Chapter Twenty-Two: What the Minister Had Dropped
Dad looked at me with a forced smile. “You look lovely, honey.”
I glanced at him, both sides of my head aching from the weight of my red hair in pigtails. I was just about to tell him that prettiness wasn’t part of my profession when there was a knock on the door. Dad put on a smile and strode forward. His black robes fluttered out behind him, and for a moment I was able to see the Auror that the entire Ministry saw and respected. But it vanished, just as soon as it appeared. My father had never been anything but a sidekick, and he would never be anything but that.
The front door opened, and I saw, among the white flakes of snow, my weak cousin Albus standing there like an owl. His pink face gleamed in the light that spilled from my house out onto the step.
Dad held the door open wider. “Come in, Albus,” he said warmly. It was no secret that my father had always loved his nephew better than his own daughter.
Albus faltered on the doorstep. “I didn’t come alone, Uncle Ron. I came his my friend’s family, and their—“
“They can come in!” Dad said. “This party is for everyone!”
I rolled my eyes. I knew who Albus’s friends were- the Malfoys. I wasn’t going to tell him that. Sometimes it’s more fun to watch other people fall on their faces.
Hazel Malfoy entered first, acting like she was a Gryffindor instead of a Slytherin. Anything other than a Malfoy, at least. I sniffed at the other girl. She was always trying to act like she wasn’t all brooding and evil, but everyone could see through the act. It was just my idiot cousin who believed that Malfoys should should get a second chance.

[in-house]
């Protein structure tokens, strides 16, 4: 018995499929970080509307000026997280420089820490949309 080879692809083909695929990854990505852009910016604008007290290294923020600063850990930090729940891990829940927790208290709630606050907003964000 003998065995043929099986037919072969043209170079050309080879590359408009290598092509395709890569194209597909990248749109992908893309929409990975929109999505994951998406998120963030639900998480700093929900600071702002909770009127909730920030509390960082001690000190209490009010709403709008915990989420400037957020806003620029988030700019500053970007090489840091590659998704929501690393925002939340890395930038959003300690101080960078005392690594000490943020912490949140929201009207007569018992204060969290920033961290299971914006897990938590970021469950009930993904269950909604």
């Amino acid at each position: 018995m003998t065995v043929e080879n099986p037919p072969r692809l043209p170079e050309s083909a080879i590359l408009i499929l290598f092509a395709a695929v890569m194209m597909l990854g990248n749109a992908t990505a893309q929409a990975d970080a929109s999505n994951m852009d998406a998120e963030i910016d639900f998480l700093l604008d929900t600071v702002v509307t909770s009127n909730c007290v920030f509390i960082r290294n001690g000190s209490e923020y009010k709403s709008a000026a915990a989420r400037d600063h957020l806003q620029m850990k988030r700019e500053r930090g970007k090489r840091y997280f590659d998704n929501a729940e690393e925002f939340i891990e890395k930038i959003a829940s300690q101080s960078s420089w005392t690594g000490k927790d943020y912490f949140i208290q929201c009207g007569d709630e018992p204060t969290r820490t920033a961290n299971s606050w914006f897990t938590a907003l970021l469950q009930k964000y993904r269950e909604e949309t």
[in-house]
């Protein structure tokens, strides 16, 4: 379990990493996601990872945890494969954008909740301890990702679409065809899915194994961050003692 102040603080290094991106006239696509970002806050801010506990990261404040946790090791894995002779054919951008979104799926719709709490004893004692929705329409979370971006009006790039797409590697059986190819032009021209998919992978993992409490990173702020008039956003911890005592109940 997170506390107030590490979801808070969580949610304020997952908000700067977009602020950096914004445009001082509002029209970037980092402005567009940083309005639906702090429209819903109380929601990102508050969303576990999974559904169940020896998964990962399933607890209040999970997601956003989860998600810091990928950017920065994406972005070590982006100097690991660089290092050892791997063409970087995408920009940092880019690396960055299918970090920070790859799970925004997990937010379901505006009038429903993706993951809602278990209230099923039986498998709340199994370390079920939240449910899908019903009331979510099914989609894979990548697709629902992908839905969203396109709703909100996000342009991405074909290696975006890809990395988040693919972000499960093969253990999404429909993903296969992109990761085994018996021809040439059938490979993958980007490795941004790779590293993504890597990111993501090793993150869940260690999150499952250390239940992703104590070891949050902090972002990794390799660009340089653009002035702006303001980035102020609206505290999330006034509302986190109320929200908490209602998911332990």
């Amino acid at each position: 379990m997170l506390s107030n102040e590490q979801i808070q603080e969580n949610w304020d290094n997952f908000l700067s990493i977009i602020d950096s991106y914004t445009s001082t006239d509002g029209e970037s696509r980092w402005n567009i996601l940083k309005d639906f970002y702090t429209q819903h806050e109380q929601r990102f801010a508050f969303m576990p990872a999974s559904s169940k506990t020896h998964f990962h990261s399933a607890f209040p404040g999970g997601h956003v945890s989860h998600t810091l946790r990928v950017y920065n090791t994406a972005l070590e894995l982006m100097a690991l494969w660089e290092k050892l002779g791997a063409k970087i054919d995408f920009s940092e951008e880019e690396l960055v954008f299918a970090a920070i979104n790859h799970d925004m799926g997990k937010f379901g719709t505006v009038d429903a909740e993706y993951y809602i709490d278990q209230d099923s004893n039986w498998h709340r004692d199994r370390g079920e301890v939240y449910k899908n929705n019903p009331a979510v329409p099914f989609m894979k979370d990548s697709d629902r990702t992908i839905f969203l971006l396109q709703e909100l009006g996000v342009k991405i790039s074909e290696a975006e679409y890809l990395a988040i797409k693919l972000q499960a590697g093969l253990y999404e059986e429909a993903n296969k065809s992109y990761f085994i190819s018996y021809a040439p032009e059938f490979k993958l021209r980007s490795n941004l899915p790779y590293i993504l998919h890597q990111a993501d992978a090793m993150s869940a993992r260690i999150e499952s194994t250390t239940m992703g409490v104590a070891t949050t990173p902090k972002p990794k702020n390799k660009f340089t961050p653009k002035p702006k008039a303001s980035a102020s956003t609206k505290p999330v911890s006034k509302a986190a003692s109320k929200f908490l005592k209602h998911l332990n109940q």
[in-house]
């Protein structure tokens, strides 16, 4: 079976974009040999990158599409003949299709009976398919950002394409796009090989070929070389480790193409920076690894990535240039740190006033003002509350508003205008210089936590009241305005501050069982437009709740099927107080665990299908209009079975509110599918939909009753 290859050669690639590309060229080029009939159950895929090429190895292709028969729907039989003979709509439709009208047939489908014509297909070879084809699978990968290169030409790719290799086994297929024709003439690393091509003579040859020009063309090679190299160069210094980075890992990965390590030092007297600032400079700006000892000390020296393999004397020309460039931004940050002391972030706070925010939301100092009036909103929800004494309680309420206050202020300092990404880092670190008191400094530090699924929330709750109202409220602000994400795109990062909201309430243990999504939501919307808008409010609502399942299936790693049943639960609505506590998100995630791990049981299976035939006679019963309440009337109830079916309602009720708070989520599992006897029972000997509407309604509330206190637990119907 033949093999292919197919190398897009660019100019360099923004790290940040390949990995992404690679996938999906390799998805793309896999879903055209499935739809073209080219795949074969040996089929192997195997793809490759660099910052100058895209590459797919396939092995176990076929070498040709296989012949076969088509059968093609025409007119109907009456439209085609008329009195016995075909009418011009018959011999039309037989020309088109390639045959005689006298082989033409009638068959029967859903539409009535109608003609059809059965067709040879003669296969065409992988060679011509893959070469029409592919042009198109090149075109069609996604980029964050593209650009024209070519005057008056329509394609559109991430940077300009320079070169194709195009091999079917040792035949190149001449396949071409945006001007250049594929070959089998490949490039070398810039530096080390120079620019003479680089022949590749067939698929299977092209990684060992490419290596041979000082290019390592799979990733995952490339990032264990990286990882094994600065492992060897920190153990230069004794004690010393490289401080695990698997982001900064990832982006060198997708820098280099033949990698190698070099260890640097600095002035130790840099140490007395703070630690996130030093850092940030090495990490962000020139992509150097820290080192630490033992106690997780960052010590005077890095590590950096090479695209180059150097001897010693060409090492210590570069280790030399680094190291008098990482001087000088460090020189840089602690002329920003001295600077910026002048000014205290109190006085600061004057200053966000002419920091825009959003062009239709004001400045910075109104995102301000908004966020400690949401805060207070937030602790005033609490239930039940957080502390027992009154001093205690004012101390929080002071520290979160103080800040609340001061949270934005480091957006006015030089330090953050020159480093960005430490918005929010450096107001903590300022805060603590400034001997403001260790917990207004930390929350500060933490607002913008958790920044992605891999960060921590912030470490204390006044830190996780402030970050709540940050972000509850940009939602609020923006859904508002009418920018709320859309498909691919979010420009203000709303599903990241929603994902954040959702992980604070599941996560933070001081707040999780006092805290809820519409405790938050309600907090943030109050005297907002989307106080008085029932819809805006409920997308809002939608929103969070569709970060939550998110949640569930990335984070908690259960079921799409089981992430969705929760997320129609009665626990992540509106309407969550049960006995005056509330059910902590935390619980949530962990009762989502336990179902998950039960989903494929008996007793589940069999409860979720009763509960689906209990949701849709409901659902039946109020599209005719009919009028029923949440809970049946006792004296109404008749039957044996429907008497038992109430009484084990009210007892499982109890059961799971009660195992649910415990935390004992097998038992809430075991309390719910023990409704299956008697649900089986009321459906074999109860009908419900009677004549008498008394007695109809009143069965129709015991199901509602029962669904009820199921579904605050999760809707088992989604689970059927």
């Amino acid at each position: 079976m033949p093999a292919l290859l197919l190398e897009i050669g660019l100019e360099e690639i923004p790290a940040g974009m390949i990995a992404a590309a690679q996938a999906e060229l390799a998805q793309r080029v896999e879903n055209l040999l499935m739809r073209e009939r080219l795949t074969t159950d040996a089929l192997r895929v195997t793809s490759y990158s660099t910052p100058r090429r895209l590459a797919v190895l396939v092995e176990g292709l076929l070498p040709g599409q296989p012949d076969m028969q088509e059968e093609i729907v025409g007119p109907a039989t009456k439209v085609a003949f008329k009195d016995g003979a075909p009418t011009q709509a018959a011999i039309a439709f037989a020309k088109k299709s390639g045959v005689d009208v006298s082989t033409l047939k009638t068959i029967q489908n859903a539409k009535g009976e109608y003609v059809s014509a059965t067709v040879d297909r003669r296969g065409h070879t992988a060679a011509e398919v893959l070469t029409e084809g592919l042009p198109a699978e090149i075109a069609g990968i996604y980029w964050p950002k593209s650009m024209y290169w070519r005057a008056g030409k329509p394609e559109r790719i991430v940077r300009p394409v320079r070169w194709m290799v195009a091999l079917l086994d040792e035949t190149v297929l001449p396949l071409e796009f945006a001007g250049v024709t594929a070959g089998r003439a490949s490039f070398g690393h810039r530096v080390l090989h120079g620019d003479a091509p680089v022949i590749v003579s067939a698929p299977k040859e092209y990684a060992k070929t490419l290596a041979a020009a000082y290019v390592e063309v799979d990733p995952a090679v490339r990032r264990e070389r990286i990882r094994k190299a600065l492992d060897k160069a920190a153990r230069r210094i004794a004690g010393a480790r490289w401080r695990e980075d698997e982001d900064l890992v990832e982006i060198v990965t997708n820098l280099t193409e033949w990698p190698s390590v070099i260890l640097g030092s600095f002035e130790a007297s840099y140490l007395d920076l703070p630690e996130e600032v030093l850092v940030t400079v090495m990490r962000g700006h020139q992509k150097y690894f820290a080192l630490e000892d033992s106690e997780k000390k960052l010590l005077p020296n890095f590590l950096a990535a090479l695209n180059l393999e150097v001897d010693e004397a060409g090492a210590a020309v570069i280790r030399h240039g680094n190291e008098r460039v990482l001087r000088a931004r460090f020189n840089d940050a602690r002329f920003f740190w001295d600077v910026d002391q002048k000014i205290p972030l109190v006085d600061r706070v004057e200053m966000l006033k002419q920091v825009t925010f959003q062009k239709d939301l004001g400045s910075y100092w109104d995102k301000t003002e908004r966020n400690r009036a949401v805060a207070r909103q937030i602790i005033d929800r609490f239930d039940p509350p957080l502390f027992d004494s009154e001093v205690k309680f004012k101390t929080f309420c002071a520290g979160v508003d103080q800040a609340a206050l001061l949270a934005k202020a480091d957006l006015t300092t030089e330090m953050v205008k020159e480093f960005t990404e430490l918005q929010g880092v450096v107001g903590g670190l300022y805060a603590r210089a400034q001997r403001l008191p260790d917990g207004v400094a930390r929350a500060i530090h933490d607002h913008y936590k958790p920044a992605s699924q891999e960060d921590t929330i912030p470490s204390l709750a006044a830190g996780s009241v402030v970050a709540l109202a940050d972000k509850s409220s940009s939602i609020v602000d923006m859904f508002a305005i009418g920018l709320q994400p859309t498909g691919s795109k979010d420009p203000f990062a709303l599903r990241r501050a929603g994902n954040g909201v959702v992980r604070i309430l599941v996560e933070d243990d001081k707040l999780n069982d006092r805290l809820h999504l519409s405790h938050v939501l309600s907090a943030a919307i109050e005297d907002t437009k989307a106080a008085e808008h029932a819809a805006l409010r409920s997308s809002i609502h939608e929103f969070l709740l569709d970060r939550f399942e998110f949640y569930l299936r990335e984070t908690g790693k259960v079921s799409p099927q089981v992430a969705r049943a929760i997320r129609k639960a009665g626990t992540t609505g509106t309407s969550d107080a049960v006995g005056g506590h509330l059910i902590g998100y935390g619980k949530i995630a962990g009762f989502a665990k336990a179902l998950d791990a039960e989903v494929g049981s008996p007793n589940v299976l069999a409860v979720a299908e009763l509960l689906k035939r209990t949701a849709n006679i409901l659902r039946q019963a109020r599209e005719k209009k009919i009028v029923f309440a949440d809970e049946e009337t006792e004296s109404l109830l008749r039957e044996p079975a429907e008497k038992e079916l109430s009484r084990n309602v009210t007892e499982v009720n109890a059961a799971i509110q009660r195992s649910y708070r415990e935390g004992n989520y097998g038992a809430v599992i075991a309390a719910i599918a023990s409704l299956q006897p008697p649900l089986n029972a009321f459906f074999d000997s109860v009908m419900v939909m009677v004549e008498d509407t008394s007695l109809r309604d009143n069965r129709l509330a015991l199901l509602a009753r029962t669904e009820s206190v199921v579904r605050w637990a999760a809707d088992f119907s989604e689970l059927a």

Dad was still smiling as Scorpius and his mother followed. I don’t think that he knew who they were, for if he did, the smile wouldn’t be there.
Removing her grey cloak, Hazel nodded curtly to me. Strands of white blond hair fell across her face, and she brushed them off. Her twin glared at me. Obviously he hadn’t forgotten how I had told him the hard truth about Hufflepuffs.
Well, two can play that game, I thought, narrowing my eyes even more than they already were. When I’m the Minister, I’ll remember Scorpius Malfoy. And how rudely you treated me!
Scorpius opened his mouth and appeared to have something to say to me, but a sharp intake of breath from my father distracted all three of the Malfoys.
The entrance hallway was already thick with evil, but once Draco Malfoy stepped into our house, the amount of evil increased by a thousand-fold.
Dad’s face was facing a little aways from me, but I was pretty sure that he was looking shocked that Malfoy, the Amazing Bouncing Ferret and Death Eater had dared to walk into his house. Albus let the door close and stood, his wet, snowy boots soaking the hardwood floor.
“Uncle Ron,” he said evenly,” these are the Malfoys.”
Thanks for the introduction, Albus, I thought. Albus continued talking, introducing each one of the Malfoys. I clenched my teeth together. But I’m pretty sure that we know who these people are. Aside from Astoria Malfoy, who looked like none of her family, their white blond hair, cold grey eyes, and sharp features gave them away.
I watched as Draco held out one pale hand to Dad. His shirt sleeve drew back a couple of inches, and I could see a jet-black scar vividly. The Dark Mark. Although it had faded into just scar, one could imagine the thing pulsing as Voldemort issued orders.
After a couple of seconds, Dad shook his. I noticed how their fingers barely touched, and Dad’s ears were red. With anger maybe, or fear.